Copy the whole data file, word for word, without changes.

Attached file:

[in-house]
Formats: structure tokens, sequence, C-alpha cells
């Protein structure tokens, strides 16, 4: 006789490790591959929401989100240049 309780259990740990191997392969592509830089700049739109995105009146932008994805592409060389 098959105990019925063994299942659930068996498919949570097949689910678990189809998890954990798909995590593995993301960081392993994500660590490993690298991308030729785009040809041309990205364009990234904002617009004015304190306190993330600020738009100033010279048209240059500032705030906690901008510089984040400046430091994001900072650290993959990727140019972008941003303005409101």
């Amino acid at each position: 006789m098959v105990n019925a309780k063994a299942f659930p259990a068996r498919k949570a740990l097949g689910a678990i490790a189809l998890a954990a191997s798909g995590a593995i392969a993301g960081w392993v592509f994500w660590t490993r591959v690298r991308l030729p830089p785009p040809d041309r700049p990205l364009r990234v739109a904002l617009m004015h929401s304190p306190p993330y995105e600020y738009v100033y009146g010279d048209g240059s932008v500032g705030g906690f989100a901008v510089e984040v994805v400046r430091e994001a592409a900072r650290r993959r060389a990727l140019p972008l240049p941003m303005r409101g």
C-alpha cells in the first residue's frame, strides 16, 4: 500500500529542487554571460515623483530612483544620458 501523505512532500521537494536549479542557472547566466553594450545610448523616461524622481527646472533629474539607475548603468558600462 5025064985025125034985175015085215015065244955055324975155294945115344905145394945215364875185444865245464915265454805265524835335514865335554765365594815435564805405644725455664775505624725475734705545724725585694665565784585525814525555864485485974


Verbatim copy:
[in-house]
Formats: structure tokens, sequence, C-alpha cells
């Protein structure tokens, strides 16, 4: 006789490790591959929401989100240049 309780259990740990191997392969592509830089700049739109995105009146932008994805592409060389 098959105990019925063994299942659930068996498919949570097949689910678990189809998890954990798909995590593995993301960081392993994500660590490993690298991308030729785009040809041309990205364009990234904002617009004015304190306190993330600020738009100033010279048209240059500032705030906690901008510089984040400046430091994001900072650290993959990727140019972008941003303005409101």
């Amino acid at each position: 006789m098959v105990n019925a309780k063994a299942f659930p259990a068996r498919k949570a740990l097949g689910a678990i490790a189809l998890a954990a191997s798909g995590a593995i392969a993301g960081w392993v592509f994500w660590t490993r591959v690298r991308l030729p830089p785009p040809d041309r700049p990205l364009r990234v739109a904002l617009m004015h929401s304190p306190p993330y995105e600020y738009v100033y009146g010279d048209g240059s932008v500032g705030g906690f989100a901008v510089e984040v994805v400046r430091e994001a592409a900072r650290r993959r060389a990727l140019p972008l240049p941003m303005r409101g």
C-alpha cells in the first residue's frame, strides 16, 4: 500500500529542487554571460515623483530612483544620458 501523505512532500521537494536549479542557472547566466553594450545610448523616461524622481527646472533629474539607475548603468558600462 5025064985025125034985175015085215015065244955055324975155294945115344905145394945215364875185444865245464915265454805265524835335514865335554765365594815435564805405644725455664775505624725475734705545724725585694665565784585525814525555864485485974